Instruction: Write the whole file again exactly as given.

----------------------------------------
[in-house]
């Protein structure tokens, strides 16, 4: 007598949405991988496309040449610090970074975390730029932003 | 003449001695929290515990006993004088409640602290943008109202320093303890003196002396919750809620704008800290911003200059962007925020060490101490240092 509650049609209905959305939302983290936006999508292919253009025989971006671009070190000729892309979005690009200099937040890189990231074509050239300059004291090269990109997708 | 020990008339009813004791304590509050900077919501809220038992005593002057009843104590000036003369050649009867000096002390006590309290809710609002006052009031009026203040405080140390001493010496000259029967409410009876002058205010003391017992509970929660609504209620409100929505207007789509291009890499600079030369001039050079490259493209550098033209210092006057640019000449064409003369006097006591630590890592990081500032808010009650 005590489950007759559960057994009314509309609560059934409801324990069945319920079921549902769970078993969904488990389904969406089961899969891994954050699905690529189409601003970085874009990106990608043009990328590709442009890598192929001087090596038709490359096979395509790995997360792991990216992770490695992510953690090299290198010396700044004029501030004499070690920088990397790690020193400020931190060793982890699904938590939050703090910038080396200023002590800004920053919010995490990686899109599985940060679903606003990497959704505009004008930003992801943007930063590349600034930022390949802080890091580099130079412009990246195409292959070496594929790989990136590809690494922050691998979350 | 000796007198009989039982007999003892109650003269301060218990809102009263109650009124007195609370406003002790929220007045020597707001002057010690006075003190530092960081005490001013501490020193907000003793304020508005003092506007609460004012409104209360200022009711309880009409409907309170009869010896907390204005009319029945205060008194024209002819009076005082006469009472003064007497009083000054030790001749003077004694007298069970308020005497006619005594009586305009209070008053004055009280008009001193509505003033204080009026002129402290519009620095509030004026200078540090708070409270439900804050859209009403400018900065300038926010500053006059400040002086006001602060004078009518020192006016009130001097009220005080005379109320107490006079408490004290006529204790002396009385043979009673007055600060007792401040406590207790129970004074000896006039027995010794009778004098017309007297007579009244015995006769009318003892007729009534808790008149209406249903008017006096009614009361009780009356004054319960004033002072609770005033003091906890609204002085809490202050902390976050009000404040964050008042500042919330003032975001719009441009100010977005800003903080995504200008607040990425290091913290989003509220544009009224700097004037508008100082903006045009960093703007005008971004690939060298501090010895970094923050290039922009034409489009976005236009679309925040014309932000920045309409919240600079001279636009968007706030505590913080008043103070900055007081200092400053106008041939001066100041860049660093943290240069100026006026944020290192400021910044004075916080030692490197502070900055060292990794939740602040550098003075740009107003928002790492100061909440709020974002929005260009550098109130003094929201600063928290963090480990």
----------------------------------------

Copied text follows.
[in-house]
């Protein structure tokens, strides 16, 4: 007598949405991988496309040449610090970074975390730029932003 | 003449001695929290515990006993004088409640602290943008109202320093303890003196002396919750809620704008800290911003200059962007925020060490101490240092 509650049609209905959305939302983290936006999508292919253009025989971006671009070190000729892309979005690009200099937040890189990231074509050239300059004291090269990109997708 | 020990008339009813004791304590509050900077919501809220038992005593002057009843104590000036003369050649009867000096002390006590309290809710609002006052009031009026203040405080140390001493010496000259029967409410009876002058205010003391017992509970929660609504209620409100929505207007789509291009890499600079030369001039050079490259493209550098033209210092006057640019000449064409003369006097006591630590890592990081500032808010009650 005590489950007759559960057994009314509309609560059934409801324990069945319920079921549902769970078993969904488990389904969406089961899969891994954050699905690529189409601003970085874009990106990608043009990328590709442009890598192929001087090596038709490359096979395509790995997360792991990216992770490695992510953690090299290198010396700044004029501030004499070690920088990397790690020193400020931190060793982890699904938590939050703090910038080396200023002590800004920053919010995490990686899109599985940060679903606003990497959704505009004008930003992801943007930063590349600034930022390949802080890091580099130079412009990246195409292959070496594929790989990136590809690494922050691998979350 | 000796007198009989039982007999003892109650003269301060218990809102009263109650009124007195609370406003002790929220007045020597707001002057010690006075003190530092960081005490001013501490020193907000003793304020508005003092506007609460004012409104209360200022009711309880009409409907309170009869010896907390204005009319029945205060008194024209002819009076005082006469009472003064007497009083000054030790001749003077004694007298069970308020005497006619005594009586305009209070008053004055009280008009001193509505003033204080009026002129402290519009620095509030004026200078540090708070409270439900804050859209009403400018900065300038926010500053006059400040002086006001602060004078009518020192006016009130001097009220005080005379109320107490006079408490004290006529204790002396009385043979009673007055600060007792401040406590207790129970004074000896006039027995010794009778004098017309007297007579009244015995006769009318003892007729009534808790008149209406249903008017006096009614009361009780009356004054319960004033002072609770005033003091906890609204002085809490202050902390976050009000404040964050008042500042919330003032975001719009441009100010977005800003903080995504200008607040990425290091913290989003509220544009009224700097004037508008100082903006045009960093703007005008971004690939060298501090010895970094923050290039922009034409489009976005236009679309925040014309932000920045309409919240600079001279636009968007706030505590913080008043103070900055007081200092400053106008041939001066100041860049660093943290240069100026006026944020290192400021910044004075916080030692490197502070900055060292990794939740602040550098003075740009107003928002790492100061909440709020974002929005260009550098109130003094929201600063928290963090480990």